The Football Association of Wales (FAW) has confirmed that it has held talks with England, Scotland and North Ireland over a potential home nations bid for the FIFA World Cup 2030.
This comes after reports earlier in August that England’s Football Association (FA) is studying the feasibility to host the FIFA World Cup 2030 in England while also exploring the option of a joint bid along with Scotland, Wales and Northern Ireland for the centennial edition of football’s most coveted spectacle.
Jonathan Ford, Welsh FA chief executive, told the BBC that the joint proposal would be “strong and compelling”, and added that there is set to be a feasibility study into the prospect. “This is something that has come up in conversation and it is something we are looking into,” Ford told BBC Sport Wales.
“It’s no more than that and there’s going to be no news until at least midway through 2019. But there is going to be a little bit of a feasibility study to see whether or not a UK-wide bid, a home nations bid or similar, would be a powerful, strong bid. There’s a long way to go on it but it could be 2030, Fifa World Cup in the home nations – what a fantastic opportunity that would be.”
Ford’s comments come after FA Chairman Greg Clarke, this month, has said in a statement that a feasibility study for the chances to host the 2030 edition of the FIFA World Cup finals is currently underway. UEFA president Aleksander Ceferinhas has previously said that European football governing body would strongly support England’s bid.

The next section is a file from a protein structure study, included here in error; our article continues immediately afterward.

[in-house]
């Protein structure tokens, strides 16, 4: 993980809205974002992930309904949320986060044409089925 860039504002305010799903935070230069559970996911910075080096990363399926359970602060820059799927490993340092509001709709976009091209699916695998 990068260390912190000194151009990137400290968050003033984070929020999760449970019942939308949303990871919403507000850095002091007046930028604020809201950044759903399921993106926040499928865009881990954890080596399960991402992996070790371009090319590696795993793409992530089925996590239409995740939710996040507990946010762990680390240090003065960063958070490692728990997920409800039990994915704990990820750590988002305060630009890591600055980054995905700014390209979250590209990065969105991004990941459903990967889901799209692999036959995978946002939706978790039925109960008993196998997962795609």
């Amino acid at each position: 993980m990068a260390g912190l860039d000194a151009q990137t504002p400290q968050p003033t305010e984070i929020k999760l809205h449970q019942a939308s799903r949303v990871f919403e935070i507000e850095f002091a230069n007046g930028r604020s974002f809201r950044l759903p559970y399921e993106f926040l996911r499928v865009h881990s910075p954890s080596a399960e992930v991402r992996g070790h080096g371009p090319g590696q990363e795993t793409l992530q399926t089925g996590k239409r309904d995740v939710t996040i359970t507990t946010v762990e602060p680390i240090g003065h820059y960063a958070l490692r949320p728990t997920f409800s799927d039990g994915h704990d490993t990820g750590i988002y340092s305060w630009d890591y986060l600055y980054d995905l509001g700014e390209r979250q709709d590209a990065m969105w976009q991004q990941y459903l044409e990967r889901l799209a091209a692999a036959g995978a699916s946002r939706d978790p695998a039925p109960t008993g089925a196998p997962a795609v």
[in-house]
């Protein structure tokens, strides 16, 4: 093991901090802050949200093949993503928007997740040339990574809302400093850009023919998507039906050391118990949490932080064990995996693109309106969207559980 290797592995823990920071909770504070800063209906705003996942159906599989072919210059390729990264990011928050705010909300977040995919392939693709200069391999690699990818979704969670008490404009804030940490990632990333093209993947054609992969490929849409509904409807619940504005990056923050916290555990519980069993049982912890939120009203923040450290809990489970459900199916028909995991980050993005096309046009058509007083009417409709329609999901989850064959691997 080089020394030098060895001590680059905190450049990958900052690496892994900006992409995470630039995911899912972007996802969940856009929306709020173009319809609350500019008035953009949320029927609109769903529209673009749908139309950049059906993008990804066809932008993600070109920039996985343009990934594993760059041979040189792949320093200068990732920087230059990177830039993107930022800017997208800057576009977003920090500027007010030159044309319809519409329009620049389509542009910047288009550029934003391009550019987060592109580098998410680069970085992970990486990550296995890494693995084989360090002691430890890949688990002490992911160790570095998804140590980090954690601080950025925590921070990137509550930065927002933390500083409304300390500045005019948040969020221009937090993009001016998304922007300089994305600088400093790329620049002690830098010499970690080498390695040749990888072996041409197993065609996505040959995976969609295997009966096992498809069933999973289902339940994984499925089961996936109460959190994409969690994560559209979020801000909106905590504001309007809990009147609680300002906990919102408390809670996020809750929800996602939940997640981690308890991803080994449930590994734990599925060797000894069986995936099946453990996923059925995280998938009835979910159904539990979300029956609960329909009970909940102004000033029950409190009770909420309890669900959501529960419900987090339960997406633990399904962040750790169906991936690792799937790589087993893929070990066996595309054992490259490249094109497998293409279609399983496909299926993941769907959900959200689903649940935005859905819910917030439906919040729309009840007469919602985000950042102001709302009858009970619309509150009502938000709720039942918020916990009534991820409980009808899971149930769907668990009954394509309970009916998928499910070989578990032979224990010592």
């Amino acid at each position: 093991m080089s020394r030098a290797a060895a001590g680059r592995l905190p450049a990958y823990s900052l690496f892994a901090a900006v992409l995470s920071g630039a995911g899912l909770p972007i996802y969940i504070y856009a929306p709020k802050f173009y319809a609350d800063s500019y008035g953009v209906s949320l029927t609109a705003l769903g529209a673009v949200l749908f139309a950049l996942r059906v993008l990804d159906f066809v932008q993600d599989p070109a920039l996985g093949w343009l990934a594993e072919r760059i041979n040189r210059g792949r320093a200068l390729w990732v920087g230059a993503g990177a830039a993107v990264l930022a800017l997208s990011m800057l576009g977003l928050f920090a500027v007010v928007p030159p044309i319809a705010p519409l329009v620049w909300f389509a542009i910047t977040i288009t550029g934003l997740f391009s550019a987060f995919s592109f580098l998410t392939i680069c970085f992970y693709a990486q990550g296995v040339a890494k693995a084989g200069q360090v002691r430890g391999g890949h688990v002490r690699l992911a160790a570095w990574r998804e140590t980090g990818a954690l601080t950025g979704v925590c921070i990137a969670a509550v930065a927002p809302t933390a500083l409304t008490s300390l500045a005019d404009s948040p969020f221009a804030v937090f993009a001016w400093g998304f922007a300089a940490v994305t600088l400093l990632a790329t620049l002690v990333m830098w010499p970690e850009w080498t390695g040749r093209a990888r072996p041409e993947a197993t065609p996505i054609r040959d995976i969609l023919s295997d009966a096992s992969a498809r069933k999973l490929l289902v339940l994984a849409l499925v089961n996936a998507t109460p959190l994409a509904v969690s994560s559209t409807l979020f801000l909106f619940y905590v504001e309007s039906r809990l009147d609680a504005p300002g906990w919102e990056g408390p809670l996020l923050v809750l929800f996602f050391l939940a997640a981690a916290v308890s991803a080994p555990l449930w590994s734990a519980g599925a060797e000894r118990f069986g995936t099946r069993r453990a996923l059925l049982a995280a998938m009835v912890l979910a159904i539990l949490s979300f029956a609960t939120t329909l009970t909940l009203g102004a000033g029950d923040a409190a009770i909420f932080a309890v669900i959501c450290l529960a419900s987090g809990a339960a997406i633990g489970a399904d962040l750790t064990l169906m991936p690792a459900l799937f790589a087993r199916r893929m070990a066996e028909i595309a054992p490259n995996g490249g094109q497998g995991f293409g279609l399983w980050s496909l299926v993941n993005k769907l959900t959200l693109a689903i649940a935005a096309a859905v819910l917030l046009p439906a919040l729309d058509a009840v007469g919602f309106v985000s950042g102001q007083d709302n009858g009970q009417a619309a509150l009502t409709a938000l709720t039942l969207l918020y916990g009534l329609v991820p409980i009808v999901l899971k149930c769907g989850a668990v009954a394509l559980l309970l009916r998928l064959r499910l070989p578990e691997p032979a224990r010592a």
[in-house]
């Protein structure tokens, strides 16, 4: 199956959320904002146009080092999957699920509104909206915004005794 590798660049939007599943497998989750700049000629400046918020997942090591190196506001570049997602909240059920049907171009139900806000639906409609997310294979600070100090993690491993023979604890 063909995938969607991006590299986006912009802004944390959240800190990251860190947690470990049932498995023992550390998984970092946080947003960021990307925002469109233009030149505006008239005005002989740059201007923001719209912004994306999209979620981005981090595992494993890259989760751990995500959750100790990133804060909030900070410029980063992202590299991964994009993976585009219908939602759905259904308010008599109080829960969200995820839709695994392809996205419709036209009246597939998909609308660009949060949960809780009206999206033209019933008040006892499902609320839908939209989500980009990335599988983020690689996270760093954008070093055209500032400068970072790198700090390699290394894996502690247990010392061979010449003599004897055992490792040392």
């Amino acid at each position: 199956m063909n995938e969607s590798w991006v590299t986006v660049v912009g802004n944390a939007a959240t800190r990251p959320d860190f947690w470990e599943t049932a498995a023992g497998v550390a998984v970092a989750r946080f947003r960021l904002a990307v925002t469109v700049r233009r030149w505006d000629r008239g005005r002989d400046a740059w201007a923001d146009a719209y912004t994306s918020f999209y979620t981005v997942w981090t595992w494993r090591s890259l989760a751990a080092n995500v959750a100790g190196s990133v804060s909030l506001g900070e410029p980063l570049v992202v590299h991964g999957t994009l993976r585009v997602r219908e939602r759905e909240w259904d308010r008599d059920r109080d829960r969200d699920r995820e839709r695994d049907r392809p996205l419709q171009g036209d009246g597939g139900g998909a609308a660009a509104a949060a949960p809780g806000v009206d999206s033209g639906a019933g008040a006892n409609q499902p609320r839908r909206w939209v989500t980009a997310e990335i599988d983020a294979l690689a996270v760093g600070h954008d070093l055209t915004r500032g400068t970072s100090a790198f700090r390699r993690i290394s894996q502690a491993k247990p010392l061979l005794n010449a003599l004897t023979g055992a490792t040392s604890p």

The Scottish Football Association (SFA), with backing from the country’s government, have also confirmed the talks with England, Wales and Northern Ireland. The UK government has also pledged support to the bid involving the home nations.
Ford added that an English-led bid is the most likely outcome given the facilities required to host the FIFA World Cup 2030. “The reality is for countries like Scotland, Wales, Northern Ireland, it’s always going to be a case of having to do it in partnership with another, and the logical partner for us would be England,” said Ford.
Argentina, Uruguay and Paraguay have already announced plans to jointly bid for the 2030 World Cup, while it was reported last week that Morocco, who have failed in five bids to secure the tournament, are exploring the possibility of joining forces with Spain and Portugal in an attempt to land the competition in 2030.
England launching the bid for FIFA World Cup 2030 will see them competing against a joint bid from South American nations Argentina, Uruguay and Paraguay. Uruguay will be looking forward to mark their centenary year celebrations after hosting the first edition of the world’s most coveted football spectacle in 1930.
Morocco, who have failed in five bids to secure the tournament, are reportedly also in the fray with a possibility of joint bid with Spain and Portugal to secure the rights to host the 2030 edition of the World Cup which will see expansion form 32 to 48 teams. The bid, if succeeds, will mark the first ever first pan-continental World Cup.